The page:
A tale of greed, deception, money, power, and murder occur between two best friends: a mafia enforcer and a casino executive, compete against each other over a gambling empire, and over a fast living and fast loving socialite.
Henry Hill might be a small time gangster, who may have taken part in a robbery with Jimmy Conway and Tommy De Vito, two other gangsters who might have set their sights a bit higher. His two partners could kill off everyone else involved in the robbery, and slowly start to think about climbing up through the hierarchy of the Mob. Henry, however, might be badly affected by his partners' success, but will he consider stooping low enough to bring about the downfall of Jimmy and Tommy? Written by
Colin Tinto <firstname.lastname@example.org>
In a interview for Reddit, Kevin Corrigan revealed how he was cast. Corrigan first learned about the film in 1989, when he read about it a magazine. He called his agent, told him he was a big fan of Martin Scorsese, and insisted that he become a part of this movie. He auditioned for Scorsese a month later, and before leaving, told Scorsese how much he loved his work. Corrigan said "Filming Goodfellas, for me, was like getting to be a bat boy for the Yankees during the World Series. I didn't feel like an actual player on the team, but I was given a job to do, and I was allowed to be on the field. It was the greatest feeling I had up to that point. I was twenty." See more »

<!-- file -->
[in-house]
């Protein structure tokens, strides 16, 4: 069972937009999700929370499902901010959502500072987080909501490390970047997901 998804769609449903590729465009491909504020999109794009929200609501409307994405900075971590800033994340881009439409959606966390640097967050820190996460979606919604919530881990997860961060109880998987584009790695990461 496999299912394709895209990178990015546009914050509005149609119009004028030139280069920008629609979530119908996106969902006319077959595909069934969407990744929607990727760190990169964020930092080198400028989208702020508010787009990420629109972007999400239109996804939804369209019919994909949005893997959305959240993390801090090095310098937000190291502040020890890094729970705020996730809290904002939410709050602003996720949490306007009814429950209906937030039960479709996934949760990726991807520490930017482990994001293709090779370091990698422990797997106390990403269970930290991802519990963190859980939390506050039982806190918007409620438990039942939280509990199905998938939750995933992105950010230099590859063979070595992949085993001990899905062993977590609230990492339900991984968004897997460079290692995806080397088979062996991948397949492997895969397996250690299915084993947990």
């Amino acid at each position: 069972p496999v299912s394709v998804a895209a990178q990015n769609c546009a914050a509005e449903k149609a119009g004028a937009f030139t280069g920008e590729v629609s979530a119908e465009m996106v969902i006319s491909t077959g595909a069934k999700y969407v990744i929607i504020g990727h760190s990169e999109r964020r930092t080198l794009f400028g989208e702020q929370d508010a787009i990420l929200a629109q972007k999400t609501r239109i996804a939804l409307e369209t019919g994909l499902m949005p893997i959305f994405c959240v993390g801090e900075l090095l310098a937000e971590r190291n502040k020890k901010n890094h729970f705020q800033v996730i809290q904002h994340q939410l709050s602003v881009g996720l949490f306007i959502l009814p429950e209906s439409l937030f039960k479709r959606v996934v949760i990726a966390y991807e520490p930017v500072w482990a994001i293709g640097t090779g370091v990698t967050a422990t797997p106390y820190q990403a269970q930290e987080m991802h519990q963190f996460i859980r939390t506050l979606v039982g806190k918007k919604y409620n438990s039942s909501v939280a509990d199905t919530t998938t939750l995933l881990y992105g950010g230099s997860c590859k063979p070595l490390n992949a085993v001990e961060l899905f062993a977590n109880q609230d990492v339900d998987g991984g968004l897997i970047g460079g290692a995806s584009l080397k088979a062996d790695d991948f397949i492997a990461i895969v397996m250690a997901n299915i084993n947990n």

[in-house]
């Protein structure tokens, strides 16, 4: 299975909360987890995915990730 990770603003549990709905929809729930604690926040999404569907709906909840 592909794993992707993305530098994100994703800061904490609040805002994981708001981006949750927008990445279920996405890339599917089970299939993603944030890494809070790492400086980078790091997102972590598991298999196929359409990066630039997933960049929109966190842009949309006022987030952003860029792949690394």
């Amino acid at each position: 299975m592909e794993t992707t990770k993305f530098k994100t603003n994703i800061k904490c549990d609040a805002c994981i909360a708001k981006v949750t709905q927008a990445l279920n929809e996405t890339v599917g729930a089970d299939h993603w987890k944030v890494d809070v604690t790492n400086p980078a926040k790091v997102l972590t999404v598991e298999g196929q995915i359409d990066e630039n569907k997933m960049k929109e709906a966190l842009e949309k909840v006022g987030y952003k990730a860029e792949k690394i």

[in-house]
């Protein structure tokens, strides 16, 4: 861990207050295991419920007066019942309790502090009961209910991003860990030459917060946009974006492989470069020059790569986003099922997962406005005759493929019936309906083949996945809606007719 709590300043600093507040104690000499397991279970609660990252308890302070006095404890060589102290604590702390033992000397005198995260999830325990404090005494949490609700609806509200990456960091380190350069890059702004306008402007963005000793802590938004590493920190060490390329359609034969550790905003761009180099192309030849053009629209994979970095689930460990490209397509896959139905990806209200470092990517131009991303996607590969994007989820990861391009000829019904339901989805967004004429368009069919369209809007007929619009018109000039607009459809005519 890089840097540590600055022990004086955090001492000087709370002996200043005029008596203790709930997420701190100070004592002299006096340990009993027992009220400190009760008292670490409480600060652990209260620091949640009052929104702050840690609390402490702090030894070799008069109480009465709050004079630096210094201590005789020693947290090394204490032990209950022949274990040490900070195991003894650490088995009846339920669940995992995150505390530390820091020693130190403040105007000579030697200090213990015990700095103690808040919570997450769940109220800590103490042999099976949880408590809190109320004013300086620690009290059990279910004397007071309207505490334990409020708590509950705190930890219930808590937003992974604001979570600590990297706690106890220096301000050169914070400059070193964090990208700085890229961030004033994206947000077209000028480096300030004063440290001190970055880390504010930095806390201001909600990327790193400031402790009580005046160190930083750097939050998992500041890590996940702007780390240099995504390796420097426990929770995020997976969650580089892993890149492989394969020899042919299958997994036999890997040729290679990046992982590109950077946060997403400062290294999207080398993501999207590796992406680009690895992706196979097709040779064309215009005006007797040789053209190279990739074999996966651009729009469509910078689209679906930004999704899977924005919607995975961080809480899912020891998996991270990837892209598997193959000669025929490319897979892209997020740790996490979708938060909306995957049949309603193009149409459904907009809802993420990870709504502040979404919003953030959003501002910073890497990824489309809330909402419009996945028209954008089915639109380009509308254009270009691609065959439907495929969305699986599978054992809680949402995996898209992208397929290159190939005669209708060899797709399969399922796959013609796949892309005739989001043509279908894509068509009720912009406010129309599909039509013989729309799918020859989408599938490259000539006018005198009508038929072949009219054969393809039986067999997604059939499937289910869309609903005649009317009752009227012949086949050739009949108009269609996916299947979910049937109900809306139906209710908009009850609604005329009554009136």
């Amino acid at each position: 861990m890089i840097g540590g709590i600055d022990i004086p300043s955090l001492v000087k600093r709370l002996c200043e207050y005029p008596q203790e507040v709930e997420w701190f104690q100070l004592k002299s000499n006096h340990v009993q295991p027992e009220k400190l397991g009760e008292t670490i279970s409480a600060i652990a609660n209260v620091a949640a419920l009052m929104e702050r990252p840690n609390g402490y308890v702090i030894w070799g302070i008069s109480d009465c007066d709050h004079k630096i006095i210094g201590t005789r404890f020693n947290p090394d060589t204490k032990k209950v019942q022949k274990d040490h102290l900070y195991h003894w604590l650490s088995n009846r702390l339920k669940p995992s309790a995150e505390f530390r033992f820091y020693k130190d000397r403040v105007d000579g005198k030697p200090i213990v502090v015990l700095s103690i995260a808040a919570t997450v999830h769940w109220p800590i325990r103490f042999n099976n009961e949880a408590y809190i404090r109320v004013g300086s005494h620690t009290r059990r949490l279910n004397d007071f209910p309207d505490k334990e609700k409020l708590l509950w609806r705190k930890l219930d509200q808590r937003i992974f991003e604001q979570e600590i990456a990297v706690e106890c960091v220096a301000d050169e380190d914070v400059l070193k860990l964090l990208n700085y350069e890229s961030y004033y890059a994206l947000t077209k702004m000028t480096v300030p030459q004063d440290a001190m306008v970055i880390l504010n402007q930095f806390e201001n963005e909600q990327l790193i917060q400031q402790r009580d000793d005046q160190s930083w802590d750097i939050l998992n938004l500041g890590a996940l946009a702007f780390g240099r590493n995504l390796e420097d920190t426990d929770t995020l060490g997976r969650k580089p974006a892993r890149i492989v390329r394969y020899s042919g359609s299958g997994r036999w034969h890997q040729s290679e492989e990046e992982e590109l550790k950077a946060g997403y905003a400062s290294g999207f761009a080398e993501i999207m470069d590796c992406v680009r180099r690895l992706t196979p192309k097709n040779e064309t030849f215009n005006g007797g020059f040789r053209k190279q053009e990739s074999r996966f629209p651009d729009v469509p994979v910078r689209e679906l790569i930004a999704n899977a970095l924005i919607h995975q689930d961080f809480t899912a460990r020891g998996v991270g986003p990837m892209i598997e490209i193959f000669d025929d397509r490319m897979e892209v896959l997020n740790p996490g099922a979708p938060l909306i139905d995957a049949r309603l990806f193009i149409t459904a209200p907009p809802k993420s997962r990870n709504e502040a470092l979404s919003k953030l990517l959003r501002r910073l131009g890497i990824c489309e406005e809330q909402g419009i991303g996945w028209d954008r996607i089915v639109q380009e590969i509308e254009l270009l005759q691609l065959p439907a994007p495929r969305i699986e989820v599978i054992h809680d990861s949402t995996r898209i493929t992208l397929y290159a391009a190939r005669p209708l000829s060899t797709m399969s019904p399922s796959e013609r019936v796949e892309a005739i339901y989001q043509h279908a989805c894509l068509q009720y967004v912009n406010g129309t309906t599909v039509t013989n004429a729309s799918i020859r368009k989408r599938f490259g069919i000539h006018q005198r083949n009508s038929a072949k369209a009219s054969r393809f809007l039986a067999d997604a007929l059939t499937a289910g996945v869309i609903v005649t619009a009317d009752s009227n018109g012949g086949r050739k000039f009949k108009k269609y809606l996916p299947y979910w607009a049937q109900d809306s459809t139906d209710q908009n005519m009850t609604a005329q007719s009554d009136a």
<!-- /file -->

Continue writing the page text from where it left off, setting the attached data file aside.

When young Henry Hill is arrested for selling black-market cigarettes (late 1950s), the cigarette cartons have UPC barcodes. A barcode is also visible on a bottle of dish soap on the window sill as Johnny and the boys are making spaghetti in the late 1950s. The barcode was first tried in 1966, became a new industry standard in 1970, and was first scanned in 1974. See more »
If there was one word that I could use to describe Martin Scorsese's "Goodfellas": it'd be priceless.
A surreal and deeply fascinating take on life of Henry Hill who was involved in the Mob for three decades and his rise throughout the time span (and Nicholas Pileggi's book "Wiseguy").
There isn't a single moment in the movie where it doesn't miss a beat, you could only tell by the atmosphere of the time period and it seems so real.
The performances in this film simply make it even more memorable and how the characters are portrayed here especially by Ray Liotta, Robert De Niro, Joe Pesci (who won an Oscar for Best Supporting Actor), and Paul Sorvino are believable and easy to understand that they were a family, very close and tightly knit to the core. Also, how director Martin Scorsese lets the movie pace itself and keeps the viewer off guard in what happens deserves a lot of credit.
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